Medical Associations File Supreme Court Amicus Brief Supporting Pharmacists’ Conscience Rights
Washington, D.C., February 5, 2016. Bioethics Defense Fund, along with co-counsel Americans United for Life, filed a key amicus brief on behalf of five medical associations in a case with profound implications for healthcare rights of conscience. The case was brought by a family pharmacy and several Christian pharmacists who have conscience objections to a Washington state regulation forcing them to stock and dispense so-called “emergency contraceptive” drugs known to have the capacity to take human life at the embryonic stage of development.
BDF president and general counsel Nikolas Nikas said, “We commend these five medical associations for educating the U.S. Supreme Court that objective science informs the pharmacists’ moral beliefs.” BDF lead counsel Dorinda Bordlee noted, “Science and morality point in the same direction; it is critically important that the Supreme Court grant review in this case so that it can affirm the national consensus on healthcare rights of conscience protected by the Free Exercise Clause of the First Amendment.”
The five medical associations include the American Association of ProLife Obstetricians and Gynecologists, Association of American Physicians and Surgeons, Catholic Medical Association, Christian Medical Association and Christian Pharmacists Fellowship International.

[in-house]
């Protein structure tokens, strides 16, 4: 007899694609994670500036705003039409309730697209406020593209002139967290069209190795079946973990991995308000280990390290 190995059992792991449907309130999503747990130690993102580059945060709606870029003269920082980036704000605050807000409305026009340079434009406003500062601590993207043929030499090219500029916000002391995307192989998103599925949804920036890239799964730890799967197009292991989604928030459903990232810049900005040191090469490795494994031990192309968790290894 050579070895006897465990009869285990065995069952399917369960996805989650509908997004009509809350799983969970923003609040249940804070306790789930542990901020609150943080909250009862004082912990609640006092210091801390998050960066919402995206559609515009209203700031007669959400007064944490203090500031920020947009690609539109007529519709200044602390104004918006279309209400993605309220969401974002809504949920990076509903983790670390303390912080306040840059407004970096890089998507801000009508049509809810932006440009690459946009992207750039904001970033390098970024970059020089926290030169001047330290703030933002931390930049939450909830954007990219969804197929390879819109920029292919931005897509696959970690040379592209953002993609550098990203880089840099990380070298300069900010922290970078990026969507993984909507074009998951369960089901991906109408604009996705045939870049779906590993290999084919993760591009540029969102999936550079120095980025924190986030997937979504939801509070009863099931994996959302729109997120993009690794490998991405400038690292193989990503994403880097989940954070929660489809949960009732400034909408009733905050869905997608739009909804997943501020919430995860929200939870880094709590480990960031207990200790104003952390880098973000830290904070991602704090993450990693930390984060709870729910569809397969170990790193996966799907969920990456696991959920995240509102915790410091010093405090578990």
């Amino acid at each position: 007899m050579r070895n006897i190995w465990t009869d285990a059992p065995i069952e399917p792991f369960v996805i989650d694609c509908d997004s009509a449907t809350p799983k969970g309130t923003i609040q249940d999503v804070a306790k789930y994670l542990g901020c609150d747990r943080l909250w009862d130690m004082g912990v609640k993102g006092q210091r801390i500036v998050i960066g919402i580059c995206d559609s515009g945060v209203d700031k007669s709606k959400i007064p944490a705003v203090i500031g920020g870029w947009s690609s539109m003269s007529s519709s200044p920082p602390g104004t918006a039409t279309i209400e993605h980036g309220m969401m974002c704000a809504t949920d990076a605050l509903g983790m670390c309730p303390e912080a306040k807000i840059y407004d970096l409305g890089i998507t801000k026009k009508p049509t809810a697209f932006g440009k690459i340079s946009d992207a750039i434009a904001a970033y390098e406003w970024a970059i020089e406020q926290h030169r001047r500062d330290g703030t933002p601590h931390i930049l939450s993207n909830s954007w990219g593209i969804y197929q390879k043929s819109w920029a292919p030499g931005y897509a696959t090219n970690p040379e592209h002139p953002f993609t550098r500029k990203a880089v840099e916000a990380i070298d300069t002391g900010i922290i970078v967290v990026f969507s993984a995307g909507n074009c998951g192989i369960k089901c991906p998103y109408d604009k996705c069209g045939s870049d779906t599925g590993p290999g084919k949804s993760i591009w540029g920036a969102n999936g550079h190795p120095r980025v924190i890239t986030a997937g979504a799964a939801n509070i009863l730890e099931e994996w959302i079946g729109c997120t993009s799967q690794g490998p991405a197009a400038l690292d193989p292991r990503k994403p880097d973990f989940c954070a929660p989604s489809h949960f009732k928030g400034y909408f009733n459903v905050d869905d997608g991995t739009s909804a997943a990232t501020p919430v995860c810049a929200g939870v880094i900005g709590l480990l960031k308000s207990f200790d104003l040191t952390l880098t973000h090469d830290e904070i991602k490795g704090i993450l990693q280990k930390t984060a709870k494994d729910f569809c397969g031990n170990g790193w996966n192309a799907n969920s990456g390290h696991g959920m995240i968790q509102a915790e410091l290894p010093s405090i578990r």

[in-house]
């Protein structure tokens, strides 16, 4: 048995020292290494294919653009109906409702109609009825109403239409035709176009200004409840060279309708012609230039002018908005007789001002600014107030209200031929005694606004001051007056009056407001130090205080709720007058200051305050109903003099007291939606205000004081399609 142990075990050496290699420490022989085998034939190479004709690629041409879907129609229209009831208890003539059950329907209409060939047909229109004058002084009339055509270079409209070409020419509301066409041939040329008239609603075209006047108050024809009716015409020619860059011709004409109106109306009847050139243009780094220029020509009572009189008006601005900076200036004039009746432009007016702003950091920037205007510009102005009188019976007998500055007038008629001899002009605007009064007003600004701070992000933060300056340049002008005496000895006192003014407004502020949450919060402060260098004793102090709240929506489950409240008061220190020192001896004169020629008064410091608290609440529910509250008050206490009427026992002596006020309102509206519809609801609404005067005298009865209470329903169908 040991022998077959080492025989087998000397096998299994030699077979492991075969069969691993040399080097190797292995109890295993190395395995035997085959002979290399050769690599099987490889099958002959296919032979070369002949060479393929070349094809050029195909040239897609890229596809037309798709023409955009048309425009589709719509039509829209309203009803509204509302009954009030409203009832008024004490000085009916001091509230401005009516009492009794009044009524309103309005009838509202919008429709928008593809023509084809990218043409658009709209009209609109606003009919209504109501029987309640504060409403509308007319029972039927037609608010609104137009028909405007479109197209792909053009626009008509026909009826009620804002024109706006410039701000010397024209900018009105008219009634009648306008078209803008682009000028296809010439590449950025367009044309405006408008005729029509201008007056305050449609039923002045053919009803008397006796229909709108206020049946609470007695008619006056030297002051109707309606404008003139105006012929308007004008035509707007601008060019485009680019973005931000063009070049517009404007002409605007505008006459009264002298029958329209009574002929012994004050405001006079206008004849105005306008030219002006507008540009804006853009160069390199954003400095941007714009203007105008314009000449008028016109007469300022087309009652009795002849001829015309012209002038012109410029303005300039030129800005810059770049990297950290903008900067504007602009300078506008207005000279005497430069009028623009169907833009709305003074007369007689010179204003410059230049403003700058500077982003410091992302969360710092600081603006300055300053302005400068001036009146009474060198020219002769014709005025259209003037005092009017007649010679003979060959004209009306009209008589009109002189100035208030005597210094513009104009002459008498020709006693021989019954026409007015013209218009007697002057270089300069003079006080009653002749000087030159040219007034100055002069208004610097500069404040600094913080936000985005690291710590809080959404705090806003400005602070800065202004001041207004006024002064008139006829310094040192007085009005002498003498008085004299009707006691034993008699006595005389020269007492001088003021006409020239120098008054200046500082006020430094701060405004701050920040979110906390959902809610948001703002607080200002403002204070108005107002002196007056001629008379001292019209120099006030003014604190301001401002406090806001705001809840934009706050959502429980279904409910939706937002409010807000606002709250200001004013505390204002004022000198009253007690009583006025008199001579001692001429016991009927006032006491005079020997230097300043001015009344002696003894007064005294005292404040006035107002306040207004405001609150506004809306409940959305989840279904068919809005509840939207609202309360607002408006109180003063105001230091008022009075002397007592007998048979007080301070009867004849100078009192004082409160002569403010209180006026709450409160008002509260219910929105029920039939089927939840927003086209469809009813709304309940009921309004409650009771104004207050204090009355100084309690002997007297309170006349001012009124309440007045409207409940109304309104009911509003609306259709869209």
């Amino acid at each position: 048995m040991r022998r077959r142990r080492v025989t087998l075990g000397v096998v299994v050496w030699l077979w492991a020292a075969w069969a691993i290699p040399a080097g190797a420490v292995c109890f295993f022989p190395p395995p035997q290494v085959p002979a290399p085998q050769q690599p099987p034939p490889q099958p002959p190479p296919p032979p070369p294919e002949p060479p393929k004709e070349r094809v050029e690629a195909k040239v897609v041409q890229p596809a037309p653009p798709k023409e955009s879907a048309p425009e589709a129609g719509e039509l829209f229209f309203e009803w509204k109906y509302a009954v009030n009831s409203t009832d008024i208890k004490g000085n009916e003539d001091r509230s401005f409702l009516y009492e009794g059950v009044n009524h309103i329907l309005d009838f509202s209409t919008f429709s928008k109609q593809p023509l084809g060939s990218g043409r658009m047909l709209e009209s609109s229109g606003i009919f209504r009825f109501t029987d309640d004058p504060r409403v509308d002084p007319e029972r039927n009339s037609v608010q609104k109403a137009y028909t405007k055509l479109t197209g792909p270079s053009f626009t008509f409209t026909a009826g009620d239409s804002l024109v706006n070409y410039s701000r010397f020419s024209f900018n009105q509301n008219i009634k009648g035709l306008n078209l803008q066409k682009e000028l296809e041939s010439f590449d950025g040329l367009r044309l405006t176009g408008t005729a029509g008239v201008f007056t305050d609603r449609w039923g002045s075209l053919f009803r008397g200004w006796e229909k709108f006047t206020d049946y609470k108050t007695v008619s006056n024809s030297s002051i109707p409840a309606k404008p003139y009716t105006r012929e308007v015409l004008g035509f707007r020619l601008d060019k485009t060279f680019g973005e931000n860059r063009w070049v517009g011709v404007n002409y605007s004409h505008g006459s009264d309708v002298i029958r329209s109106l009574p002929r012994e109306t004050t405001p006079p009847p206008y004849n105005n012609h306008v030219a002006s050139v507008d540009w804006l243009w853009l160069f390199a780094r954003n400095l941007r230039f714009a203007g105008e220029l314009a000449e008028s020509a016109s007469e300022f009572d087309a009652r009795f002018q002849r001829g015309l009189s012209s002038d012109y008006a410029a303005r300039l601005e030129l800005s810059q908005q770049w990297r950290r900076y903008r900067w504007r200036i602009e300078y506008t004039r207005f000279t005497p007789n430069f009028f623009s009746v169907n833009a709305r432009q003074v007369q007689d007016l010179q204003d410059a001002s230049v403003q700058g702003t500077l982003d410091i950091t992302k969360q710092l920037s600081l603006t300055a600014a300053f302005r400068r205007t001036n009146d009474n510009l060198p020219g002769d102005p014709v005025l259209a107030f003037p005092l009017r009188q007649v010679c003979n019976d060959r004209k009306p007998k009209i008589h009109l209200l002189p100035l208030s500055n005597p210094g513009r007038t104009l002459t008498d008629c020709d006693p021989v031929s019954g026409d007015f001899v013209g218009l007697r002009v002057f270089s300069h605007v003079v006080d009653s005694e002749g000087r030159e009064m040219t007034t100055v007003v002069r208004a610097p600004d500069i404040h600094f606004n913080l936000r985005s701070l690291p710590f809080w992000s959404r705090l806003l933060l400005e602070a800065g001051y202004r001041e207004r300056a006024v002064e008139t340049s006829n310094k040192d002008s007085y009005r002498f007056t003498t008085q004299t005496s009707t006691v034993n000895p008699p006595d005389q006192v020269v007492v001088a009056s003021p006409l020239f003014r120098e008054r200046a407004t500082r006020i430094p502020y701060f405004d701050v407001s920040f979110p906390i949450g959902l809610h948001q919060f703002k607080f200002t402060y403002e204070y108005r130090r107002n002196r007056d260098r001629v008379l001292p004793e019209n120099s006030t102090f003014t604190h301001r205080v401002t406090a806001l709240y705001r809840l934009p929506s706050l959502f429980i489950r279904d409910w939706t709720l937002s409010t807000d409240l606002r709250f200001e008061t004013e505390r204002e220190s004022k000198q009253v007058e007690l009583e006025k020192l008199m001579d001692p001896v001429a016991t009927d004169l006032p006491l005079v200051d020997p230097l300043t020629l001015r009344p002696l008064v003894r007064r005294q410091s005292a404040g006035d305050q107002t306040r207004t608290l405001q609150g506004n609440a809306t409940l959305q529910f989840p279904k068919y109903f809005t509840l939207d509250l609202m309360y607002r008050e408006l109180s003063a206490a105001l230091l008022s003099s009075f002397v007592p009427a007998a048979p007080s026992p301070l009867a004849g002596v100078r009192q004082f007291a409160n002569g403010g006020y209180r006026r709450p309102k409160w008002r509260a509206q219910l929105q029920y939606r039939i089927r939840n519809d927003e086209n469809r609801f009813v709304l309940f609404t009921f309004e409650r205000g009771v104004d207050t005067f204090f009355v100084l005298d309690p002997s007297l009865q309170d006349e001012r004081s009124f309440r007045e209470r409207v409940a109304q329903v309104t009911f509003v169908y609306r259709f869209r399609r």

The medical associations’ amicus brief is in support of a family-owned pharmacy’s petition to the U.S. Supreme Court, in which the pharmacists ask the Court to review a decision from the U.S. Ninth Circuit Court of Appeals. The Ninth Circuit reversed a favorable district court decision finding that the Washington State regulation violated the Free Exercise Clause, and that the pharmacists’ “religious beliefs prevent them from stocking or delivering Plan B or ella.”
To demonstrate that the pharmacists’ moral beliefs are informed by objective science, the brief sets forth a survey of peer-reviewed medical literature establishing (1) that a new, distinct, human being comes into existence at the moment of sperm-egg fusion, and (2) that the objectionable drugs, Plan B and ella, have the capacity to end the life of a new human being at the embryonic stage of development.
The case is Stormans v. Wiesman, Sup. Ct. No. 15-862.
The amicus brief can be viewed here: FILED-SCOTUSStormansPetitionAmicusBDF.
Bioethics Defense Fund, www.BDFund.org, is a public interest legal and educational organization whose mission is to put law in the service of human life.
Contact: Dorinda C. Bordlee, firstname.lastname@example.org